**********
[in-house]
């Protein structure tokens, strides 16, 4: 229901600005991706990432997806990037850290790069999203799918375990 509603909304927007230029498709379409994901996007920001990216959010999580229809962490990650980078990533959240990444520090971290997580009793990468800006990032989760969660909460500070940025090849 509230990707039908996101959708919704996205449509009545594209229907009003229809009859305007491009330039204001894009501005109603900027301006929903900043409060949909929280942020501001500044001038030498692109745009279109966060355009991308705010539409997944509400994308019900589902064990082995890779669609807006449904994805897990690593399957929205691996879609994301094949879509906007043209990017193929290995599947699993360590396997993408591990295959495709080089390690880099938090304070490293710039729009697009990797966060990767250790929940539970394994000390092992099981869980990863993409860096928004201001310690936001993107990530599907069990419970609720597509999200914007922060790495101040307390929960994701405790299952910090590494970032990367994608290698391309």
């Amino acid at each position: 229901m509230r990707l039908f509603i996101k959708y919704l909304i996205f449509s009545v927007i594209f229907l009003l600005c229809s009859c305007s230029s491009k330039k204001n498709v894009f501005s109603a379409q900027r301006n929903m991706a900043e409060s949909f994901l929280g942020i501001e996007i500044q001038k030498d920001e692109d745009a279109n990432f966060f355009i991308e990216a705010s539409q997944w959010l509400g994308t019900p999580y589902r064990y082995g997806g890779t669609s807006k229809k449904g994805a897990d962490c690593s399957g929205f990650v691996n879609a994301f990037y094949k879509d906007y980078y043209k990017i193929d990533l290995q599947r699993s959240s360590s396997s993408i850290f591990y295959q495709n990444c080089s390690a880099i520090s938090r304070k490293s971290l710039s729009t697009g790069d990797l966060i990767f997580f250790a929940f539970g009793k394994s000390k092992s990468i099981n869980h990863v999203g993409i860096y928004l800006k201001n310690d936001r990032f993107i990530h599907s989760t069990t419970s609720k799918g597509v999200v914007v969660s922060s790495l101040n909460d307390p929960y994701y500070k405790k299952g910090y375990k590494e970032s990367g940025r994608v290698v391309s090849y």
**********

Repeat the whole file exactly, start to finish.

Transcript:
[in-house]
């Protein structure tokens, strides 16, 4: 229901600005991706990432997806990037850290790069999203799918375990 509603909304927007230029498709379409994901996007920001990216959010999580229809962490990650980078990533959240990444520090971290997580009793990468800006990032989760969660909460500070940025090849 509230990707039908996101959708919704996205449509009545594209229907009003229809009859305007491009330039204001894009501005109603900027301006929903900043409060949909929280942020501001500044001038030498692109745009279109966060355009991308705010539409997944509400994308019900589902064990082995890779669609807006449904994805897990690593399957929205691996879609994301094949879509906007043209990017193929290995599947699993360590396997993408591990295959495709080089390690880099938090304070490293710039729009697009990797966060990767250790929940539970394994000390092992099981869980990863993409860096928004201001310690936001993107990530599907069990419970609720597509999200914007922060790495101040307390929960994701405790299952910090590494970032990367994608290698391309």
């Amino acid at each position: 229901m509230r990707l039908f509603i996101k959708y919704l909304i996205f449509s009545v927007i594209f229907l009003l600005c229809s009859c305007s230029s491009k330039k204001n498709v894009f501005s109603a379409q900027r301006n929903m991706a900043e409060s949909f994901l929280g942020i501001e996007i500044q001038k030498d920001e692109d745009a279109n990432f966060f355009i991308e990216a705010s539409q997944w959010l509400g994308t019900p999580y589902r064990y082995g997806g890779t669609s807006k229809k449904g994805a897990d962490c690593s399957g929205f990650v691996n879609a994301f990037y094949k879509d906007y980078y043209k990017i193929d990533l290995q599947r699993s959240s360590s396997s993408i850290f591990y295959q495709n990444c080089s390690a880099i520090s938090r304070k490293s971290l710039s729009t697009g790069d990797l966060i990767f997580f250790a929940f539970g009793k394994s000390k092992s990468i099981n869980h990863v999203g993409i860096y928004l800006k201001n310690d936001r990032f993107i990530h599907s989760t069990t419970s609720k799918g597509v999200v914007v969660s922060s790495l101040n909460d307390p929960y994701y500070k405790k299952g910090y375990k590494e970032s990367g940025r994608v290698v391309s090849y």